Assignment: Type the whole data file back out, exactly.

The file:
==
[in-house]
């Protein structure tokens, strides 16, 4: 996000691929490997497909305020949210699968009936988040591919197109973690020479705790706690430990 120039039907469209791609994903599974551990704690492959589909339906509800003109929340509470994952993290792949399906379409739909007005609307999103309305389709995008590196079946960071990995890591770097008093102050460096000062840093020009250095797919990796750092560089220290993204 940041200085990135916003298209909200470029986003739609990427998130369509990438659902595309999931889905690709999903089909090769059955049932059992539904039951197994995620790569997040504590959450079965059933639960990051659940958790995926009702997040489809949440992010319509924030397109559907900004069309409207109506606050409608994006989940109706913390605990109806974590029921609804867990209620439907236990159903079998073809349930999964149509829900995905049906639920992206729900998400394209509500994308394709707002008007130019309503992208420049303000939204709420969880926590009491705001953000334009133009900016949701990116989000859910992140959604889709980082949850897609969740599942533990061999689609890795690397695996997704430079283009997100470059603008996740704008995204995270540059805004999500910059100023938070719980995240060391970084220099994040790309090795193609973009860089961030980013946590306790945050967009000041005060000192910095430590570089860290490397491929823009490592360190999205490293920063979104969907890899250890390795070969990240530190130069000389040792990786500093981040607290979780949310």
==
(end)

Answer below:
[in-house]
């Protein structure tokens, strides 16, 4: 996000691929490997497909305020949210699968009936988040591919197109973690020479705790706690430990 120039039907469209791609994903599974551990704690492959589909339906509800003109929340509470994952993290792949399906379409739909007005609307999103309305389709995008590196079946960071990995890591770097008093102050460096000062840093020009250095797919990796750092560089220290993204 940041200085990135916003298209909200470029986003739609990427998130369509990438659902595309999931889905690709999903089909090769059955049932059992539904039951197994995620790569997040504590959450079965059933639960990051659940958790995926009702997040489809949440992010319509924030397109559907900004069309409207109506606050409608994006989940109706913390605990109806974590029921609804867990209620439907236990159903079998073809349930999964149509829900995905049906639920992206729900998400394209509500994308394709707002008007130019309503992208420049303000939204709420969880926590009491705001953000334009133009900016949701990116989000859910992140959604889709980082949850897609969740599942533990061999689609890795690397695996997704430079283009997100470059603008996740704008995204995270540059805004999500910059100023938070719980995240060391970084220099994040790309090795193609973009860089961030980013946590306790945050967009000041005060000192910095430590570089860290490397491929823009490592360190999205490293920063979104969907890899250890390795070969990240530190130069000389040792990786500093981040607290979780949310």